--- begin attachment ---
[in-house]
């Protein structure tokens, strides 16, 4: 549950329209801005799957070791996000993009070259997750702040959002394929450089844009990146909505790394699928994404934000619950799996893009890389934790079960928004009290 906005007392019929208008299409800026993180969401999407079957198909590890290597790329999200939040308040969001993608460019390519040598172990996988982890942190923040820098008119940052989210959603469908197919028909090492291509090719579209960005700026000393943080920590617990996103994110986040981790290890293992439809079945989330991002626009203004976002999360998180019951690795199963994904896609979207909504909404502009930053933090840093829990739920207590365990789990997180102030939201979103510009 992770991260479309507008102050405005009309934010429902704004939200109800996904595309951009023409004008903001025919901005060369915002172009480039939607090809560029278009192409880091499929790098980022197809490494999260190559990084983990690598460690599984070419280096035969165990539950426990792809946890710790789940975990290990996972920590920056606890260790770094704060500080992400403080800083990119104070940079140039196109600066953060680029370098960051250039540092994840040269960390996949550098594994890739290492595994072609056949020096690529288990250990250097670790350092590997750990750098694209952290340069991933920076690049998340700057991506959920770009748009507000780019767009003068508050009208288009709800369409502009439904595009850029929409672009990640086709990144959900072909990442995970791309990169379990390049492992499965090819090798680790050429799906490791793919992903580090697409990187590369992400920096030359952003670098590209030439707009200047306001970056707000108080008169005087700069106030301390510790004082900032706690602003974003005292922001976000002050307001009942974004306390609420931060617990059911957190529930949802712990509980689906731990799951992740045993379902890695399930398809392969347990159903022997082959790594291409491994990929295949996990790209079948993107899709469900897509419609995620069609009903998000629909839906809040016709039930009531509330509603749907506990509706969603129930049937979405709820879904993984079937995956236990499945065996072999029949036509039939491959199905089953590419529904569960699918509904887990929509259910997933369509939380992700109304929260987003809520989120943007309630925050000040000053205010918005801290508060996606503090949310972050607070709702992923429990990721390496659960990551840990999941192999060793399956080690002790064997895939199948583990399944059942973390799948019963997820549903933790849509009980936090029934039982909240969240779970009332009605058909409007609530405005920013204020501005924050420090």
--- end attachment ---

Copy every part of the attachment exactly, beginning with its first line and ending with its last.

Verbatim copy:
[in-house]
């Protein structure tokens, strides 16, 4: 549950329209801005799957070791996000993009070259997750702040959002394929450089844009990146909505790394699928994404934000619950799996893009890389934790079960928004009290 906005007392019929208008299409800026993180969401999407079957198909590890290597790329999200939040308040969001993608460019390519040598172990996988982890942190923040820098008119940052989210959603469908197919028909090492291509090719579209960005700026000393943080920590617990996103994110986040981790290890293992439809079945989330991002626009203004976002999360998180019951690795199963994904896609979207909504909404502009930053933090840093829990739920207590365990789990997180102030939201979103510009 992770991260479309507008102050405005009309934010429902704004939200109800996904595309951009023409004008903001025919901005060369915002172009480039939607090809560029278009192409880091499929790098980022197809490494999260190559990084983990690598460690599984070419280096035969165990539950426990792809946890710790789940975990290990996972920590920056606890260790770094704060500080992400403080800083990119104070940079140039196109600066953060680029370098960051250039540092994840040269960390996949550098594994890739290492595994072609056949020096690529288990250990250097670790350092590997750990750098694209952290340069991933920076690049998340700057991506959920770009748009507000780019767009003068508050009208288009709800369409502009439904595009850029929409672009990640086709990144959900072909990442995970791309990169379990390049492992499965090819090798680790050429799906490791793919992903580090697409990187590369992400920096030359952003670098590209030439707009200047306001970056707000108080008169005087700069106030301390510790004082900032706690602003974003005292922001976000002050307001009942974004306390609420931060617990059911957190529930949802712990509980689906731990799951992740045993379902890695399930398809392969347990159903022997082959790594291409491994990929295949996990790209079948993107899709469900897509419609995620069609009903998000629909839906809040016709039930009531509330509603749907506990509706969603129930049937979405709820879904993984079937995956236990499945065996072999029949036509039939491959199905089953590419529904569960699918509904887990929509259910997933369509939380992700109304929260987003809520989120943007309630925050000040000053205010918005801290508060996606503090949310972050607070709702992923429990990721390496659960990551840990999941192999060793399956080690002790064997895939199948583990399944059942973390799948019963997820549903933790849509009980936090029934039982909240969240779970009332009605058909409007609530405005920013204020501005924050420090």